India and China are the world top arms importers, according to the latest figures by SIPRI. But China itself has climbed to the top five global arms exporters last year — and the bulk of its arms exports are to Pakistan. Given the nature of China-Pakistan relationship, Islamabad is unlikely to suffer even if this treaty comes into effect. On the other hand, for India, it will become the conventional version of the global nuclear suppliers' regime. Once this treaty goes through India will have to provide similar kinds of end-user verification and access to satisfy exporters that it does with nuclear imports.

    India feels the burden of obligations rests largely on the importers because they have to satisfy the exporters on end-user verification, on keeping national records of weapons and ammunition used, etc. In fact, New Delhi wanted ammunition transfers to stay out of the treaty's scope, but that too fell by the wayside.

    A lot of international arms transfers are no longer outright sales, but incorporate leases, and even barter deals in exchange for resources etc. That should have been part of the treaty but it isn't. The treaty absolves any state which transfers arms under its own control if it states that it retains control of such arms. This means diversions and illicit transfers will continue to happen under different guises.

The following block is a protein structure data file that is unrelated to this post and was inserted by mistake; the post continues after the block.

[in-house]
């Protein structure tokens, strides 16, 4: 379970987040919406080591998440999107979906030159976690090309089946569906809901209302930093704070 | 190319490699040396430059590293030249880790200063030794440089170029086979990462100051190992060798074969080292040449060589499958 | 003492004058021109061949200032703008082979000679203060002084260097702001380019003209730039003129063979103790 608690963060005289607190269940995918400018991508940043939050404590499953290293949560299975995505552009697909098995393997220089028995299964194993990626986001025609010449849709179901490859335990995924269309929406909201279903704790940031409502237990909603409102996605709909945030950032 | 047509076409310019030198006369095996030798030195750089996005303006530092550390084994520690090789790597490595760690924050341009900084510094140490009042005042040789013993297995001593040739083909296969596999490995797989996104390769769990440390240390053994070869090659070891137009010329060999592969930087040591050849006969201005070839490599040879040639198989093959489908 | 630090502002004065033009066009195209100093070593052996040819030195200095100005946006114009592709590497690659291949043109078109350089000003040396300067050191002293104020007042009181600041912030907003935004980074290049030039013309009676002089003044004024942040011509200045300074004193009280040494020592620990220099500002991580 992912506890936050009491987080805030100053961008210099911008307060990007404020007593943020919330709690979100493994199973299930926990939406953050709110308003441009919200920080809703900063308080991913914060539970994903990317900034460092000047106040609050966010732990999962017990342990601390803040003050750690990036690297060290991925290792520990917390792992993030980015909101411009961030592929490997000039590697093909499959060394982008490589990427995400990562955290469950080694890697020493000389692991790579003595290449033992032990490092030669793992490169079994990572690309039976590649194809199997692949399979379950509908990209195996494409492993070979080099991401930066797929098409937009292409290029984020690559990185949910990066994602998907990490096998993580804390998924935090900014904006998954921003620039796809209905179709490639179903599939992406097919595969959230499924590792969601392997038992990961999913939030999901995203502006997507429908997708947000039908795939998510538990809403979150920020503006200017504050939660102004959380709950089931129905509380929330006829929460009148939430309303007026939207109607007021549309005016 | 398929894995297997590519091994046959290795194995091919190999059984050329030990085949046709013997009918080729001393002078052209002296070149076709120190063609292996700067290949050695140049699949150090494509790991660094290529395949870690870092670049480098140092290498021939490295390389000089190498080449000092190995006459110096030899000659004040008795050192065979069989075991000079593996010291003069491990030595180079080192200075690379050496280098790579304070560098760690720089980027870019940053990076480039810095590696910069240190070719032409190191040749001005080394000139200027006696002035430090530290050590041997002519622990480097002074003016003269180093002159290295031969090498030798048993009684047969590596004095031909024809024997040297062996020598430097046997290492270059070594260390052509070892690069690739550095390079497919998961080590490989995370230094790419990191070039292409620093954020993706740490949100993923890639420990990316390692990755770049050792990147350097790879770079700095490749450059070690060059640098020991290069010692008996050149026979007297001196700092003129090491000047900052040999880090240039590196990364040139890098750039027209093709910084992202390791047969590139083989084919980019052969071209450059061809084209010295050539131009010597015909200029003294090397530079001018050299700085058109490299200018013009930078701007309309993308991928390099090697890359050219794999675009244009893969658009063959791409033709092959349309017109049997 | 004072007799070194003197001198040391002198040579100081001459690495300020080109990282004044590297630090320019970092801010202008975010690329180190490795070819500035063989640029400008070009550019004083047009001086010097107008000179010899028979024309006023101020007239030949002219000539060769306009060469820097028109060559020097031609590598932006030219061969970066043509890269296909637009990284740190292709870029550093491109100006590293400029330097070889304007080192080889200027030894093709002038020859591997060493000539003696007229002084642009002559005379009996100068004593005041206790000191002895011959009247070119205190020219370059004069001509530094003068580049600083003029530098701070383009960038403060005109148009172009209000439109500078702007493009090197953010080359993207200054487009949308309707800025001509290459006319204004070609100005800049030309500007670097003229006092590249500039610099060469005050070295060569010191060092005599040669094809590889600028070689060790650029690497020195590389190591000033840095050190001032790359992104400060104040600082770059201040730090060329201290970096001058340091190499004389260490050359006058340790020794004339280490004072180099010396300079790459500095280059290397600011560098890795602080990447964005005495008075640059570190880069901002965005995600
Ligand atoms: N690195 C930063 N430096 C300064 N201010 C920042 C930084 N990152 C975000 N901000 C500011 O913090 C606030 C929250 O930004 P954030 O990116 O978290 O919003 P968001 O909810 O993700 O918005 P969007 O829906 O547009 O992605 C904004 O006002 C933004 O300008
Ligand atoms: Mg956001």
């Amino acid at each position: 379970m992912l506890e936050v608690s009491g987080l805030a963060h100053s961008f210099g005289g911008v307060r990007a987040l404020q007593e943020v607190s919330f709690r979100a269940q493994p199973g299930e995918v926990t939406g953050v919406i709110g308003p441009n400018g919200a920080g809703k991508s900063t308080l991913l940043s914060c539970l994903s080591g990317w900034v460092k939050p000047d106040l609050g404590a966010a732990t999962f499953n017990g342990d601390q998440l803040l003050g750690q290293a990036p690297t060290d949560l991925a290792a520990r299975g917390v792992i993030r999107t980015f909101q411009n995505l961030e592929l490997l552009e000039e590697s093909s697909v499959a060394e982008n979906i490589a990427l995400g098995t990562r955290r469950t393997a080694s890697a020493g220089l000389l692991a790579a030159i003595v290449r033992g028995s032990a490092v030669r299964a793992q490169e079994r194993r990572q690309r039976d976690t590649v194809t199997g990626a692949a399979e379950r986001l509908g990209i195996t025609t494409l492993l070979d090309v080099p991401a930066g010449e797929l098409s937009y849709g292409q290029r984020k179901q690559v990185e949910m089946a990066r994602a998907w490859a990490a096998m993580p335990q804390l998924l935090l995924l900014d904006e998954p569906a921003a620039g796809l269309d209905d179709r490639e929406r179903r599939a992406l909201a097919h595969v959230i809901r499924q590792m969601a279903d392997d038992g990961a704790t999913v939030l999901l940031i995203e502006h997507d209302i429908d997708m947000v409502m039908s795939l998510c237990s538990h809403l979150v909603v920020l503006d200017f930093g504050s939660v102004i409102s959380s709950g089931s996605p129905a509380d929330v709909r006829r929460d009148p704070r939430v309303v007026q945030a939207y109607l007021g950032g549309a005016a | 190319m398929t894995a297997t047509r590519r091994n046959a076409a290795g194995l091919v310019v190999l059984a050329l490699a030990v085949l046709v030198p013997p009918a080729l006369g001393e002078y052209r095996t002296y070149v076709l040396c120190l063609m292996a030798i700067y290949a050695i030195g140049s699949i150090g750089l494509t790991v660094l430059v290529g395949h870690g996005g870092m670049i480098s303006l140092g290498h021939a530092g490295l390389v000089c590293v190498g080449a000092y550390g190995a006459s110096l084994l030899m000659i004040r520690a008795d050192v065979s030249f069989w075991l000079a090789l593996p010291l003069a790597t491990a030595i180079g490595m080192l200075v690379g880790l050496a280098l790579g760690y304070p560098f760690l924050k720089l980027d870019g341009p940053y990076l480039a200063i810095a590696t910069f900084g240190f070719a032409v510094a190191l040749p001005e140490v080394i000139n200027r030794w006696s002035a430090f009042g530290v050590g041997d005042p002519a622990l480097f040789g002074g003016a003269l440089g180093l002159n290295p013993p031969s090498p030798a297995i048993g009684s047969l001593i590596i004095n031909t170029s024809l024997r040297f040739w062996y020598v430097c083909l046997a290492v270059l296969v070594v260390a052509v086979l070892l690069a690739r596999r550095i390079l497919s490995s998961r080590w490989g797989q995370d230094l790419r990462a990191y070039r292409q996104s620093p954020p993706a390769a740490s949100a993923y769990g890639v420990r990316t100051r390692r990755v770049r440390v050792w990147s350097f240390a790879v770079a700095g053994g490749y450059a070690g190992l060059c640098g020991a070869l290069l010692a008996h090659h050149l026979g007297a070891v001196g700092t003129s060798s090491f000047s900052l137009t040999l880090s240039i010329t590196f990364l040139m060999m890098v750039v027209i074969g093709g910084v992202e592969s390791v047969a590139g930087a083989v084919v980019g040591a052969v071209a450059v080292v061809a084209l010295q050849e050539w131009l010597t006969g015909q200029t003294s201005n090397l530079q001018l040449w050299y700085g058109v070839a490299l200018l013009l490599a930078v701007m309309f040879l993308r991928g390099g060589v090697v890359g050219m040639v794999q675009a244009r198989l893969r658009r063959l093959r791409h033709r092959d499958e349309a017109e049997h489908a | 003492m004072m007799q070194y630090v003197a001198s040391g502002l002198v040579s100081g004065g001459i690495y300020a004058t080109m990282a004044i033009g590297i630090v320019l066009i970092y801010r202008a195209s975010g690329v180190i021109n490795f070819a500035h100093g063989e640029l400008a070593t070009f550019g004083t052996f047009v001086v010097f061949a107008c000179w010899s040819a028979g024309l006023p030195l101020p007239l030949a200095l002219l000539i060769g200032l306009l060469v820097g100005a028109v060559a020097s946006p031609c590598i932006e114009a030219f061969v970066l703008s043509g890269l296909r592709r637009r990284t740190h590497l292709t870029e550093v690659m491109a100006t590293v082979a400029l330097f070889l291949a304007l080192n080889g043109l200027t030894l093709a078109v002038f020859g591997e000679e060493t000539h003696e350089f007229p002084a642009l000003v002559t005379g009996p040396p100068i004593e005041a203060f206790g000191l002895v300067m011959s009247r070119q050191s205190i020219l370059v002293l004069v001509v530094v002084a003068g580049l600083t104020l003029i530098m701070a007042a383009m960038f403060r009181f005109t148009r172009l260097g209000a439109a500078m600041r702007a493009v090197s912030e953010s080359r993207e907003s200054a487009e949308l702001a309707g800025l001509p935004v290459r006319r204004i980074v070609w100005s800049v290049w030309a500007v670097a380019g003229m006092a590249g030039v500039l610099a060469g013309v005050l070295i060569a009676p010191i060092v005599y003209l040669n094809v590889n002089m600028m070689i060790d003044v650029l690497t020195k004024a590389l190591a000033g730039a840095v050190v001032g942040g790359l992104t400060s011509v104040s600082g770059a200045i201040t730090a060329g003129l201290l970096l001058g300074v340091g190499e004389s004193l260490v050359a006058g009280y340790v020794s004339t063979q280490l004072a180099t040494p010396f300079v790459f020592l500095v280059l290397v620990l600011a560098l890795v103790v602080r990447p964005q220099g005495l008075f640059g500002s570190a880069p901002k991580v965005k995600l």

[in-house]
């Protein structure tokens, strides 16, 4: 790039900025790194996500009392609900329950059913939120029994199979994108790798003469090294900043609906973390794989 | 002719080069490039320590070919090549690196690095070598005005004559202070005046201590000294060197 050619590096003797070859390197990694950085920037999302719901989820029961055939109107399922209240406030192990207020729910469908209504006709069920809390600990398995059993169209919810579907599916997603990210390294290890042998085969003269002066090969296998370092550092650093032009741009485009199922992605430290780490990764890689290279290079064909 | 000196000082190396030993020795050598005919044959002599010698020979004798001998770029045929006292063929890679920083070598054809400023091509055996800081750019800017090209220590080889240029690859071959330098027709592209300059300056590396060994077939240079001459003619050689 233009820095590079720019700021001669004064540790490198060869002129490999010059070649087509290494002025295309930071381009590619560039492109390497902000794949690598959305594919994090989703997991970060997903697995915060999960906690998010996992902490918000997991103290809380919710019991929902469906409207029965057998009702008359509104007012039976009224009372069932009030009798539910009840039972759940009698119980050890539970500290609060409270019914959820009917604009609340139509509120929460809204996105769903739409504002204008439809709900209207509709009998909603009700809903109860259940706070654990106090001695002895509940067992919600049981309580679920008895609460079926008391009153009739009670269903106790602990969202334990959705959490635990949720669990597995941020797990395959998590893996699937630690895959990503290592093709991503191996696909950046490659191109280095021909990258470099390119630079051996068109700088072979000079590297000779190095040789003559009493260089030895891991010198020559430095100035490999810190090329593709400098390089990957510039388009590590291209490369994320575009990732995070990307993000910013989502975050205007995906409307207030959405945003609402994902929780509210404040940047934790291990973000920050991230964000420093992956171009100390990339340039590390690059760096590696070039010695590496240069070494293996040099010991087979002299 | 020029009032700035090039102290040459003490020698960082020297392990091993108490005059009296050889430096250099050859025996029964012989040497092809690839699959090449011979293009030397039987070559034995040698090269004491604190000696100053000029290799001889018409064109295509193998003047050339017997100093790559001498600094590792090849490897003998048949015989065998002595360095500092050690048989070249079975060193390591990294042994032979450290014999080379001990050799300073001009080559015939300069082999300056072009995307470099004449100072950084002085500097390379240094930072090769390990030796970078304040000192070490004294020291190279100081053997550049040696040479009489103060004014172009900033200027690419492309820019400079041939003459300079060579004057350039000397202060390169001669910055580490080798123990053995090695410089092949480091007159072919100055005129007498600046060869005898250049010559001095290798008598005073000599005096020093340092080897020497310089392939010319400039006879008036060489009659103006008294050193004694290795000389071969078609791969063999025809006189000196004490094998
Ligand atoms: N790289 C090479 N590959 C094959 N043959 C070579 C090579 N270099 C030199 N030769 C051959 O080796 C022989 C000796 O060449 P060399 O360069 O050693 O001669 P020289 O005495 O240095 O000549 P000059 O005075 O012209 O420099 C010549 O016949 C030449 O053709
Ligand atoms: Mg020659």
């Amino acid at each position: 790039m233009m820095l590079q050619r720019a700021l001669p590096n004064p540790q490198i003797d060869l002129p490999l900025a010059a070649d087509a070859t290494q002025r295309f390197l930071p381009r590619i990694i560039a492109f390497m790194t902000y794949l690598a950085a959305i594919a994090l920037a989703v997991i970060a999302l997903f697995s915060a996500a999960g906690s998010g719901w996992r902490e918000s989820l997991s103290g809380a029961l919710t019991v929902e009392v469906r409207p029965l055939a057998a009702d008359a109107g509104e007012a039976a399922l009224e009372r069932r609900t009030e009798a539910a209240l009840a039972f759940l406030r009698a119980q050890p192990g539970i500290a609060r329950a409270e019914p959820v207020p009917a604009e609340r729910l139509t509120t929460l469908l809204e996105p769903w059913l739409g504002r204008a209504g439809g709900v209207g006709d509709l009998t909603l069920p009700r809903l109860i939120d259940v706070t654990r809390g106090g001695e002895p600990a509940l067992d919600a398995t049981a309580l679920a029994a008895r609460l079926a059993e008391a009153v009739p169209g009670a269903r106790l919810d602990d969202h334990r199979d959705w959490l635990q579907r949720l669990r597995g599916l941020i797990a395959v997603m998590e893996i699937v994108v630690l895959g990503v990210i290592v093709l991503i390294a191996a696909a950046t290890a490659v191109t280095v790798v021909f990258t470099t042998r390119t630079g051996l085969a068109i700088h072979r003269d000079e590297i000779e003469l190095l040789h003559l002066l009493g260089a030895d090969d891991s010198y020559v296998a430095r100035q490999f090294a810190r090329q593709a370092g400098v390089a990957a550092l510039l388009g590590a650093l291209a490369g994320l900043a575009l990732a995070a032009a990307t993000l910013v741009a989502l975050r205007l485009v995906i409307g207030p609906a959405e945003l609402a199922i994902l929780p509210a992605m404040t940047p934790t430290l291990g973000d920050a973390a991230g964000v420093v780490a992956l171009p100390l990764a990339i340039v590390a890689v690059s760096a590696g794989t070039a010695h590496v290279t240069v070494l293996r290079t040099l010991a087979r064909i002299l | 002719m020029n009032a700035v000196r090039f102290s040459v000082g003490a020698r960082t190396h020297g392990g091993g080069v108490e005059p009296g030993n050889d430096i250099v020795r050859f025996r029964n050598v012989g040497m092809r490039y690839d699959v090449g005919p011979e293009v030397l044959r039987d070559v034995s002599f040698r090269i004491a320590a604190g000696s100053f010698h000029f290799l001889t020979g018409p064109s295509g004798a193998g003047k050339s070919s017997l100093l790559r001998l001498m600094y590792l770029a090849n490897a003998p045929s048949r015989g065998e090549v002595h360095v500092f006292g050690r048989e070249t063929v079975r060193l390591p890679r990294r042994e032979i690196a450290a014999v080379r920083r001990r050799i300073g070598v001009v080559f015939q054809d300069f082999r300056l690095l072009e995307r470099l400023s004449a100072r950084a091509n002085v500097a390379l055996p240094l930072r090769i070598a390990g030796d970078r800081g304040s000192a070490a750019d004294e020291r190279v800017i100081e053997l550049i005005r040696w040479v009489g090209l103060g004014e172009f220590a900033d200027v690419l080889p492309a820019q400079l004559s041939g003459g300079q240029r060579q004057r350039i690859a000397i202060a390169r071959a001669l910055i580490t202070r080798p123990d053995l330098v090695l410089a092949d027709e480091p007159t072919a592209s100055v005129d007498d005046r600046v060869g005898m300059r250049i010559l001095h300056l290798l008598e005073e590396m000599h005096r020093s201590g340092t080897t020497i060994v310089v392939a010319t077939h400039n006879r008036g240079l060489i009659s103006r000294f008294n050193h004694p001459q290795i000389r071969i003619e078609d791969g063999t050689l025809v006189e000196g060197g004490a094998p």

The treaty applies to transfers of battle tanks, armoured combat vehicles, large caliber artillery systems, combat aircraft, attack helicopters, warships, missiles and missile launchers, small and light weapons, while ammunition and parts and components are also brought under scrutiny.

    India to reject global arms trade treaty - The Times of India
     
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  3. pmaitra

    pmaitra Moderator Moderator

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    Re: India to reject global arms trade treaty (ATT)

    This is just another of the confounded drivel pushed by the world powers. This reminds me of CTBT.

    This highlights the urgent need to expedite India's indigenous arms industry. The detractors of India's domestic arms and weapons makers, many of whom are resident here at DFI, should take into their notice that no matter how 'inferior' Indian weapons are, India will have no other option but to reduce its reliance on imported weapons and increase its reliance on domestic weapons.

    I would like to point out, that the MiG-29 was inducted even before its tests were fully complete. We need such pro-active and risk-taking attitude in India, especially among the armed forces, and that is the only way the domestic defense industries will flourish.